Boaz Herbet John Weis was fined and disqualified from driving after he pleaded guilty to dangerous operation of a vehicle. Photo: File
Boaz Herbet John Weis was fined and disqualified from driving after he pleaded guilty to dangerous operation of a vehicle. Photo: File

Drunken road trip to ‘kill ex’ stopped after police chase

A COURT has heard how a man drove from Goomeri to Gin Gin while intoxicated, after he threatened to kill his partner.

Boaz Herbert John Weis, 33, pleaded guilty in Bundaberg Magistrates Court this week to dangerous operation of a vehicle, driving over the middle alcohol limit and failing to comply with a direction to stop his vehicle.

At 1am on June 17 police in Gin Gin were called by an informant worried about Weis' ex-wife after he threatened to drive to her home at Tannum Sands and kill her.

Further information provided to police indicated Weis was intoxicated and had a firearm in his car and was going to shoot her.

Police communications were able to conduct "triangulation" of a phone to pinpoint roughly where Weis was.

Patrolling police officers were told by truck drivers on UHF radio that Weis was driving "erratically at high speed" in a northbound direction through Monduran.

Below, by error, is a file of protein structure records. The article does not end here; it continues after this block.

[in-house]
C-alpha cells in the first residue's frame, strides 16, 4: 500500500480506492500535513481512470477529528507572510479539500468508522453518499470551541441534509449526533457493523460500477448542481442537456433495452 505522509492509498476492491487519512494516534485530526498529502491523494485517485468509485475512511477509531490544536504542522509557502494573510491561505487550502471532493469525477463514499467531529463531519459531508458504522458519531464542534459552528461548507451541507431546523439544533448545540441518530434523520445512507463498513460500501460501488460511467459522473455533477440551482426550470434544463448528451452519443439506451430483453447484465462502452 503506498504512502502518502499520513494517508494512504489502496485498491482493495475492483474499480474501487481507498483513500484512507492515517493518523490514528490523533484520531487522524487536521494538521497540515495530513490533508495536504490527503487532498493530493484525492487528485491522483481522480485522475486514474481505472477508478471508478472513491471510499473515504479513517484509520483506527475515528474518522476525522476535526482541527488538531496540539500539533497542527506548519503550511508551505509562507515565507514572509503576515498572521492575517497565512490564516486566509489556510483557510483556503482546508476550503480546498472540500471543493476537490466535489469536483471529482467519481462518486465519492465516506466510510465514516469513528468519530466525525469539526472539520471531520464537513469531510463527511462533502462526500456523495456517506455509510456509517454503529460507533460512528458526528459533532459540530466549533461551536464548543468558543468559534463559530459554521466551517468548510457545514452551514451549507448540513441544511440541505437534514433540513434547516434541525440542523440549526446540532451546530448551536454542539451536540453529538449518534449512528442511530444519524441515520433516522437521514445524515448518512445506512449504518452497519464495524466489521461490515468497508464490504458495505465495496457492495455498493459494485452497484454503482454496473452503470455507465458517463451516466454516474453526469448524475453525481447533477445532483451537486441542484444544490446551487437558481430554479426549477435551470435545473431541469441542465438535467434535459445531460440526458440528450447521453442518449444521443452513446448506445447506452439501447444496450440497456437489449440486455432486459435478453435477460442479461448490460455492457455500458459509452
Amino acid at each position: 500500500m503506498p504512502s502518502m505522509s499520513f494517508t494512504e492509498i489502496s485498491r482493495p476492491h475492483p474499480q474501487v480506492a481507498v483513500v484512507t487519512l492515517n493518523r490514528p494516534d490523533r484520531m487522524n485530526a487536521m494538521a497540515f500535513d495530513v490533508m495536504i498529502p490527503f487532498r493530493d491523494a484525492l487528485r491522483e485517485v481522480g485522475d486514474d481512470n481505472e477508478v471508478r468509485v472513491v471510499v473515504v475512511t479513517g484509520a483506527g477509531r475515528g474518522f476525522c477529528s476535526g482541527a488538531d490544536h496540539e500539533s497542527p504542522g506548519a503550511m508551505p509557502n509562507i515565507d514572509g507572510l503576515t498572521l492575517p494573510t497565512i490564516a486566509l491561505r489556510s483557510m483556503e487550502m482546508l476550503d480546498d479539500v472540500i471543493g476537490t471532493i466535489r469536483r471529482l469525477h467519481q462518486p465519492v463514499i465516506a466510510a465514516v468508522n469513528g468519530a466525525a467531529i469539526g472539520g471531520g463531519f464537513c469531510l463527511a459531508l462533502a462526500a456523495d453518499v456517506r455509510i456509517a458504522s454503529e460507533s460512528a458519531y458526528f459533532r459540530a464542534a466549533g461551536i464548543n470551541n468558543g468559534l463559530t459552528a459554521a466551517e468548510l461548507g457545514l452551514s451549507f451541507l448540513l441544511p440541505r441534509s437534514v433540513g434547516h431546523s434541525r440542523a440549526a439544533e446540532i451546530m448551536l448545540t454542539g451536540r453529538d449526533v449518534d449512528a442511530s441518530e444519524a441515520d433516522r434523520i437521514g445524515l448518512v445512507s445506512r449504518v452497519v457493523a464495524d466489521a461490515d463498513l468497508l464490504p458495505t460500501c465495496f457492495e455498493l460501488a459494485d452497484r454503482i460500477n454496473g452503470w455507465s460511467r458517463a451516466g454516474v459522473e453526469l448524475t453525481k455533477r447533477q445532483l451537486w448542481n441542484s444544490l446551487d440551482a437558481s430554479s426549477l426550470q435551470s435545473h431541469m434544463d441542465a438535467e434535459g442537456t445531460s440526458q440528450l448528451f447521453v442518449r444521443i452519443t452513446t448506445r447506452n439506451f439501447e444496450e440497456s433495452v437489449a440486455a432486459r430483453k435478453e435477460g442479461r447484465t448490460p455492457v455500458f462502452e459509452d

The court heard he was overtaking cars on double lines.

Police saw Weis' car 2km south of the intersection of the Bruce Highway and Kalpowar Rd.

Weis increased his speed pulling away from the police car, swerving into other lanes and overtaking vehicles on double lines at speeds up to 142km/h.

Later Weis stopped and was told to get out of his car by police using their radio, to which he complied, before getting back in the car and driving off again.

After another 3km Weis stopped again and was given another direction to get out of his car before being arrested.

A breath test returned a reading of 0.135.

Police prosecutor Sergeant Dean Burgess told the court the dangerous driving was "extremely serious".

He said the part of the highway and backroads were not well lit.

Sgt Burgess said while fines were appropriate, they would need to be large to reflect the criminality of the offence.

Weis' lawyer Rian Dwyer told the court his client's actions were a "heat of the moment" incident and that he was intoxicated at the time.

Mr Dwyer said Weis and his ex-wife had split 13 months ago.

He told the court throughout the day in question Weis had received calls from his ex and her new partner taunting him.

Mr Dwyer said his client never had a gun and wasn't sure where those allegations came from.

He asked Magistrate Athol Kennedy to take into account Weis had already been without his licence for six months.

Mr Kennedy told Weis that next time he got harassing calls from his ex-partner to hang up and turn off his phone to prevent something similar from happening.

Weis was fined a total of $1500 and was disqualified from holding a licence for nine months.

A conviction was not recorded.



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